Incredible Hulk Archives - Page 2 of 4 - Robot 6 @ Comic Book Resources
A library in suburban Chicago fell well short of its $30,000 fundraising goal to purchase graphic novels, a comics-creating station and a 9-foot-tall statue of the Incredible Hulk, but thanks to the generosity of a California businessman, it’s still getting a life-sized Green Goliath to call its own.
The trustees of the Northlake Public Library launched an Indiegogo campaign on April 26 in hopes of expanding its collection of about 2,300 graphic novels and manga, adding computer software and hardware, and buying a Hulk statue that might help attract visitors. “This larger-than-life literary character will become a giant green beacon of light to highlight our graphic novel collection, our creation station … not to mention the library’s sense of humor and whimsy,” the campaign description reads. “The project will show off the fun side of the library and get the community talking. The HULK will force patrons to look at the library in a whole new way.”
But with mere days to go, the Indiegogo drive has raised just $3,710; the statue alone costs in the neighborhood of $8,000.
Earlier this week, it was Chris Davis Day at Oriole Park at Camden Yards, with the O’s celebrating the breakthrough season of first baseman by giving away bright orange T-shirts emblazoned with the unmistakable silhouette of Baltimore’s current favorite son as he cracks yet another ball over the outfield wall.
After spending the early years of his career bouncing between the Texas Rangers minor and Major league teams, Davis was traded to the Orioles in 2011, becoming an everyday player in time to experience the team’s 2012 rise and run at the playoffs before exploding this summer. As of this writing, he leads the American League in home runs, slugging and OBPS (on-base plus slugging), and has been alternating the lead in batting average and on base percentage with a handful of other players, including last year’s Triple Crown winner Miguel Cabrera and fellow Oriole Manny Machado.
But what, pray tell, does this have to do with comics?
Artist Mike Del Mundo has been turning heads with his covers to Marvel’s schizophrenic X-Men: Legacy, but we’re learning there’s more to Del Mundo than his mental (in a good way) work. I have no other way to say this, so I’ll borrow a line from a famous movie: Mike Del Mundo has a Hulk.
The above illustration is Del Mundo’s contribution to Marvel’s “Time Travel” series of variant covers, this one appearing on the upcoming Indestructible Hulk #12. But as I explored Del Mundo’s DeviantArt gallery, I found the artist has more than just a casual interest in the Green Goliath, especially putting him in situations outside of what you’d normally think.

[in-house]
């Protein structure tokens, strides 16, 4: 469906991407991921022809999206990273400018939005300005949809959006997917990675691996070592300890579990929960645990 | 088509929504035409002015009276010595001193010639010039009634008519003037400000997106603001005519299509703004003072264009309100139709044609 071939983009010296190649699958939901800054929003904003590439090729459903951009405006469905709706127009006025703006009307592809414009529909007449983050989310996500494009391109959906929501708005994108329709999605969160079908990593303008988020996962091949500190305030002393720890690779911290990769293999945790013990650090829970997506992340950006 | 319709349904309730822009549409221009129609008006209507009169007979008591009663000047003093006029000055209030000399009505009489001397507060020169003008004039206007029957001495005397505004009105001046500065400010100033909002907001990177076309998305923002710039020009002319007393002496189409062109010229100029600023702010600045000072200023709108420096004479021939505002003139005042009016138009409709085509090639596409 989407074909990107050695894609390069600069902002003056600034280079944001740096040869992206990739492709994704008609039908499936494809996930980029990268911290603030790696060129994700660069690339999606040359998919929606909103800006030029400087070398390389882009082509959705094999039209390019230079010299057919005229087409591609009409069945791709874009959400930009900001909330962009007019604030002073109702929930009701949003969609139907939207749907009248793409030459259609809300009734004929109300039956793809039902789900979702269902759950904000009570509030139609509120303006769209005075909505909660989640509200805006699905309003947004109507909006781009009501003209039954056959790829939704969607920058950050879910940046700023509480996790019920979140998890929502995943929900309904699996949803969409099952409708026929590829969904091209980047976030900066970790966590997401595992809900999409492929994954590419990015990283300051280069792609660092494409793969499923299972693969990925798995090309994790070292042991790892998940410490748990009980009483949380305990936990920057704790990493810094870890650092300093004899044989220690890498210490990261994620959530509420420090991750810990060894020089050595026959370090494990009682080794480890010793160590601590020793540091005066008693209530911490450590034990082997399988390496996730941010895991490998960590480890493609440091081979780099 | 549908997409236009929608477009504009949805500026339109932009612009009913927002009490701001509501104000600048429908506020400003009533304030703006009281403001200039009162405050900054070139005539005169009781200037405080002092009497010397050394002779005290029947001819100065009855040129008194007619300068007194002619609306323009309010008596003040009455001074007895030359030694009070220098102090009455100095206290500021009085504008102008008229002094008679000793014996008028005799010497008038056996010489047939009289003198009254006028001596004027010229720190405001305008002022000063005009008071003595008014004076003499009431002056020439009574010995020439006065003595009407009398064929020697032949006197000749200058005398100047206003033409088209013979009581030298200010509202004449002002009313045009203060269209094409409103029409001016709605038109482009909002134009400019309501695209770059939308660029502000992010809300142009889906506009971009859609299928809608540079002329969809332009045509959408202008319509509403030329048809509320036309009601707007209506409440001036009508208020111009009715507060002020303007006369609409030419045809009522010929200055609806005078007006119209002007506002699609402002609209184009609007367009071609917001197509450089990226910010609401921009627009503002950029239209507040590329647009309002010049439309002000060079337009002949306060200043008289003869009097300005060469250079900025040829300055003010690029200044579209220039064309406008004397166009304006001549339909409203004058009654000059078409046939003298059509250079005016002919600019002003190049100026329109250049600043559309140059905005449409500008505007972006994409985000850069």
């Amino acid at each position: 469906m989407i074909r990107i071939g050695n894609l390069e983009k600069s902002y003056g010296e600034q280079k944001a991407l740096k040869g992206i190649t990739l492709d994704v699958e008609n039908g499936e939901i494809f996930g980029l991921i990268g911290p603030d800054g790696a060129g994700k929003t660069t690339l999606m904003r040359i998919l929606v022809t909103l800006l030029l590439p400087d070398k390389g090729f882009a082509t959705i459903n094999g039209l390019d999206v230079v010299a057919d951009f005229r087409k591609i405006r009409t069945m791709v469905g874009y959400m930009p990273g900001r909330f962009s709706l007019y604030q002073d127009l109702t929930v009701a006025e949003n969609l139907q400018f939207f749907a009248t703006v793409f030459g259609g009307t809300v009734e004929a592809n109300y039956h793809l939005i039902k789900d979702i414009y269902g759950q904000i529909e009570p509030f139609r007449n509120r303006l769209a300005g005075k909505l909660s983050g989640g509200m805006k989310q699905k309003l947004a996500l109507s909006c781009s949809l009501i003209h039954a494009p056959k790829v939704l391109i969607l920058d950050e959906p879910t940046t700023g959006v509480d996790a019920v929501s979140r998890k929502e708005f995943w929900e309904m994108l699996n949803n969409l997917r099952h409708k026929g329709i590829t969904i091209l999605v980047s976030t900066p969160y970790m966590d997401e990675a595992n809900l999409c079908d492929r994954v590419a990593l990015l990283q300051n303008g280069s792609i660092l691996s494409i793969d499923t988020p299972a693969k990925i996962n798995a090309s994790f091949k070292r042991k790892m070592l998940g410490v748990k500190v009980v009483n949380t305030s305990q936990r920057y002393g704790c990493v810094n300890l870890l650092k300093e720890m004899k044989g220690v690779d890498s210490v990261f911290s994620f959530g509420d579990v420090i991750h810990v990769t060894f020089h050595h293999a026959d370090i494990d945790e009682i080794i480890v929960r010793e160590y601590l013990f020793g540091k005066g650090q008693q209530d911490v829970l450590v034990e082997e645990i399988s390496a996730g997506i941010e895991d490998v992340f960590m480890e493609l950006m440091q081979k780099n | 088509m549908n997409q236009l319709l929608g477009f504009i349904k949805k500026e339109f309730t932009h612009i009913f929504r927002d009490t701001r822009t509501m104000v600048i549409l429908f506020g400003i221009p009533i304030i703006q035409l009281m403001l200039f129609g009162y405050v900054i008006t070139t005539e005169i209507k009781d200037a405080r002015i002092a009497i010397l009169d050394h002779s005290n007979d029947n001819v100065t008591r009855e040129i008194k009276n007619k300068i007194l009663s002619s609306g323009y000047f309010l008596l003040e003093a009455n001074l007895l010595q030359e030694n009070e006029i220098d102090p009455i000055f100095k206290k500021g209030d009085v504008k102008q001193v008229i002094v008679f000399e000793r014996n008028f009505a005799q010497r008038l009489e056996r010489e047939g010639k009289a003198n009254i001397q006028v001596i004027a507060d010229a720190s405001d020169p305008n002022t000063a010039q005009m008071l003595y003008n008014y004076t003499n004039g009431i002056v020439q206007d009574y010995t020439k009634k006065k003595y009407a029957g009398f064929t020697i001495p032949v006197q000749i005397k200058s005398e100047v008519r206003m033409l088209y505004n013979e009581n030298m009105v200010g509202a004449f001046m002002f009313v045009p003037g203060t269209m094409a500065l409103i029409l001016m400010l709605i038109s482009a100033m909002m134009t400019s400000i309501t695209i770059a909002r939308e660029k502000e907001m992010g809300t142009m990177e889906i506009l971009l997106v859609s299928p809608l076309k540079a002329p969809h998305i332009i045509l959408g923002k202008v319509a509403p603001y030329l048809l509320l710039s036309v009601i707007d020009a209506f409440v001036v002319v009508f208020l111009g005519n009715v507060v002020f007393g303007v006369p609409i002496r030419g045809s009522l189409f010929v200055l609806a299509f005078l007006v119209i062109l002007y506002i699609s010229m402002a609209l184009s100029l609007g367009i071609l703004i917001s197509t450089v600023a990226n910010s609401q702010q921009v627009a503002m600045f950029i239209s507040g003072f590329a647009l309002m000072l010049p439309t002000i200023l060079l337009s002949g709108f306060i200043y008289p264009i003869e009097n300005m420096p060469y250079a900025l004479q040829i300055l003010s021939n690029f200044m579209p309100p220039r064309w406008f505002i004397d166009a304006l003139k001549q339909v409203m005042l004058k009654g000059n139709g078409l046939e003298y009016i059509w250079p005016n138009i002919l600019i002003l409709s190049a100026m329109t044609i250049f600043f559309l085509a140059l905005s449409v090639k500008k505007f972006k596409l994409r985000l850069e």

Witness the Incredible Hulk … at a spin class:
Happy Mother’s Day and welcome to What Are You Reading?, our weekly look at the comics, books and what have you we’ve been checking out lately. Joining us today is Allison Baker, co-publisher of Bandette, Edison Rex and all the other Monkeybrain Comics you can find on comiXology.
To see what Allison and the Robot 6 crew have been reading, click below.
Just as Dr. Bruce Banner transforms into the Hulk, we want our library community members to make their own personal transformations through books, programs, and awesome new equipment,” Tom Mukite, a trustee of the Northlake Public Library, writes on the project’s Indiegogo page. “This larger-than-life literary character will become a giant green beacon of light to highlight our graphic novel collection, our creation station … not to mention the library’s sense of humor and whimsy. The project will show off the fun side of the library and get the community talking. The HULK will force patrons to look at the library in a whole new way.”
According to the Franklin Park Herald-Journal, Mukite became a library trustee in October specifically so he could spearhead the campaign. “We’ve been working on The Hulk statue since August when we first got the idea for it,” he tells the newspaper. “It was running a bit slow. We have to get everything approved by the trustees. I figured if I was on the board, everything would be easier.”